From disrupted biological clocks to radiation and contamination hazards, the European Space Agency is running experiments on the International Space Station to take human exploration one step closer to Mars.
As a new week starts on planet Earth, continuous research in orbit brings new knowledge about the biological challenges facing a human crew, ensuring that any trip to the Red Planet can be made safely.
Getting into the Martian sleeping rhythm
A crew on a journey to Mars would live outside of the 24-hour cycle of light and darkness we experience on Earth. So do astronauts on the ISS, who experience 16 sunrises and sunsets every day.
Scientists believe that such disruption has an impact on the astronauts’ biological clocks. To see how long-duration spaceflight affects people, NASA astronaut Anne McClain wore two sensors – one on the forehead and another one on the chest – for 36 hours as part of the Circadian Rhythms experiment.
For the fifth and last time during her mission, McClain’s core body temperature and melatonin levels were monitored. Results will be compared with those taken on Earth before and after her mission to understand the effects and how to counteract them during deep space missions.
Strategies for adapting – or not – to new rhythms could shed light on sleep disorders and help people on Earth that live outside of the natural cycle, staying up late or working night shifts. The pass of time could also be an issue for a trip to Mars that would last over 500 days. Recent research shows that astronauts underestimate time in orbit, just as they have an altered perception of distance in space.
Canadian Space Agency astronaut David Saint-Jacques and NASA astronauts McClain and Nick Hague gauged how long a visual target appears on a laptop screen and their reaction times to these prompts recorded to process speed and attention. This was all part of the Time experiment, a relevant research because a misperception of time may cause delayed reactions and create risks for crew safety.
Space takes its toll on the human body. An interplanetary mission to Mars will see astronauts ageing faster. The International Space Station provides a unique opportunity to both reproduce the effects of ageing and study the huge oxidative impact.
The European Nano Antioxidants experiment is seeking innovative antioxidants to stimulate cells in the battle against muscle loss. Living cells and ceramic particles were placed in the Kubik incubator for six days, housed in ESA’s Columbus module. Half of the samples were kept at close to zero gravity, while the rest were exposed to the same gravity as Earth.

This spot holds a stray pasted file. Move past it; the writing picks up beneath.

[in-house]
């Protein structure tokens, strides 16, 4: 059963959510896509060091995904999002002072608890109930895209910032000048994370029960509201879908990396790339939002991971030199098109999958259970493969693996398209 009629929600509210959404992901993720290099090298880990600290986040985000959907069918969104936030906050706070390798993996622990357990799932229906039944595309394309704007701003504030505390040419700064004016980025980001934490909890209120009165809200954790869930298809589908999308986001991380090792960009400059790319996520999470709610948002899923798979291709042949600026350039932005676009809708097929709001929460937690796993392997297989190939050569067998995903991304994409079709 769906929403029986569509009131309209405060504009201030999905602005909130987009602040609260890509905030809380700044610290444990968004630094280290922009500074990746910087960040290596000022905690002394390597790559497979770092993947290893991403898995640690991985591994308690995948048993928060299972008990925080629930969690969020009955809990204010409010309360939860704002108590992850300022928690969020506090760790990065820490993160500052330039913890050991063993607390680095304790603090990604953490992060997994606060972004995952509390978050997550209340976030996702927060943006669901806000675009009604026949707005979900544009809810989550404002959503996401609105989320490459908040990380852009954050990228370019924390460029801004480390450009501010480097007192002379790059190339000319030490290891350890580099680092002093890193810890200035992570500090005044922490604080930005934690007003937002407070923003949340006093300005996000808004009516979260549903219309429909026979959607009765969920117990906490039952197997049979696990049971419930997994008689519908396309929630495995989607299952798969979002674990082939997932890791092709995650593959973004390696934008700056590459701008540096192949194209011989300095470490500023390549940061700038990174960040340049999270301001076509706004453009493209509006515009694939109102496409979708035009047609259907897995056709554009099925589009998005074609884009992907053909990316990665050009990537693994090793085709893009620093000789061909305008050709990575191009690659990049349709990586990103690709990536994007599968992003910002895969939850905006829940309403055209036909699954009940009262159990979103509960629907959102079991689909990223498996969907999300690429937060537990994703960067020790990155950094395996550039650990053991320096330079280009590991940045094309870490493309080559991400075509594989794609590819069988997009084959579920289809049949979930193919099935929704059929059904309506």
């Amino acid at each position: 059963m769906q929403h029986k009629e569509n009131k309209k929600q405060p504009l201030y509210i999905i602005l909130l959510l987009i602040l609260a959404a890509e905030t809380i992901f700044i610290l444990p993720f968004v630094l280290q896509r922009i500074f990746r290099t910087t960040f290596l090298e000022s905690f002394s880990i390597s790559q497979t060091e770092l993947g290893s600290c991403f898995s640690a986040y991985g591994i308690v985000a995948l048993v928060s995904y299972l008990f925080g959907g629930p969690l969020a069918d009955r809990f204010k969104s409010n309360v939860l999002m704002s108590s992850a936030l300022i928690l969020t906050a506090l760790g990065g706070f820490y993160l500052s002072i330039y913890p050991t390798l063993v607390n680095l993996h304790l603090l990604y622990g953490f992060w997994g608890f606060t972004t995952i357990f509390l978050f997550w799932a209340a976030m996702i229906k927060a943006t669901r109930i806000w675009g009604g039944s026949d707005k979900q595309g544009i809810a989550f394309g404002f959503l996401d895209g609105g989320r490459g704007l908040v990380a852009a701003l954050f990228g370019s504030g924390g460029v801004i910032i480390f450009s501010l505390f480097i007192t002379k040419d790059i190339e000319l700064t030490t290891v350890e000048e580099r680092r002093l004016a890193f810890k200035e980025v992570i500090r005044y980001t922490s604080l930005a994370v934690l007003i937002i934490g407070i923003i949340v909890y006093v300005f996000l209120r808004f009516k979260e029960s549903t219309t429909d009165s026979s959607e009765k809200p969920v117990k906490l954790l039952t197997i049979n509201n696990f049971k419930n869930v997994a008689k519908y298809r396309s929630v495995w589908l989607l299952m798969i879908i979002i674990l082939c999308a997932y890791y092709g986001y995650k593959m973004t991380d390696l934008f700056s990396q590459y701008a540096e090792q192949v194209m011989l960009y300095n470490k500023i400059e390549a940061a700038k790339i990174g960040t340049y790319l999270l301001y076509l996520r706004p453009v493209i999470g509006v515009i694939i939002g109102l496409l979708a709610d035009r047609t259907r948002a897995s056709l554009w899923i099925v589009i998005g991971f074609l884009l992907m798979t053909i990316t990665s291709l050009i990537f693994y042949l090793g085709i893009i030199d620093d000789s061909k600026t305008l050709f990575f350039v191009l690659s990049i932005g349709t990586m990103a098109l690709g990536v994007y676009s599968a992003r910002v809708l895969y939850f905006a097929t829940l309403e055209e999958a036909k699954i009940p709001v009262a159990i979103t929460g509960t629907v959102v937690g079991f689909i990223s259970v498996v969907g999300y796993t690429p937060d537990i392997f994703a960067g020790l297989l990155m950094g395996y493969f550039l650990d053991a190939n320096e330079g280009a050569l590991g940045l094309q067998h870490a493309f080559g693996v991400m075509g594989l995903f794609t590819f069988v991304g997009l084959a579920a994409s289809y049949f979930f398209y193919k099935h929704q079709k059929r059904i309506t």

The cells are now frozen at minus 80 degrees and waiting for their ride home on 3 June aboard the SpaceX’s Dragon spacecraft. Findings from this research could aid the development of new supplements to support astronauts on missions to Mars. As soon as humans leave the protective shield that is Earth’s atmosphere, space radiation becomes a serious concern, especially if headed to Mars. Radiation levels in space are up to 15 times higher than on Earth.
The Dosis-3D experiment helps understand space radiation and how it penetrates the space station walls. Eleven radiation detectors attached to the walls of Columbus record how much radiation gets through and help create a complete picture of space radiation inside the station.
The latest data downlink on 21 May marked seven years of continuous measurements in space for Dosis-3D.
Protecting crews with new materials for interplanetary journeys
Radiation also has an impact on hardware. The ICE Cubes facility is ESA’s faster, lower cost answer to making science happen in space. One of the “cubes” – small modular containers slotted in the Columbus lab – is investigating commercial computer boards’ resistance to space radiation.
Bacteria and fungi can become a threat for both human health and equipment as they tend to build up in the constantly-recycled atmosphere of the ISS.
European researchers are addressing this contamination with the Matiss-2 experiment. This study aims to find better materials to build a space station or spacecraft, especially important on the way to Mars.
Scientists will analyse the materials to see how the bacteria formed biofilms that protect them from cleaning agents and also help them adhere to surfaces. This week, Saint-Jacques packed the seventh sample holder with anti-microbial surfaces to be shipped back to Earth for analysis.
ESA has demonstrated expertise in studying Mars from orbit, now it is looking to secure a safe landing, to rove across the surface and to drill underground to search for evidence of life. Our orbiters are already in place to provide data relay services for surface missions. The next logical step is to bring samples back to Earth, to provide access to Mars for scientists globally, and to better prepare for future human exploration of the Red Planet.
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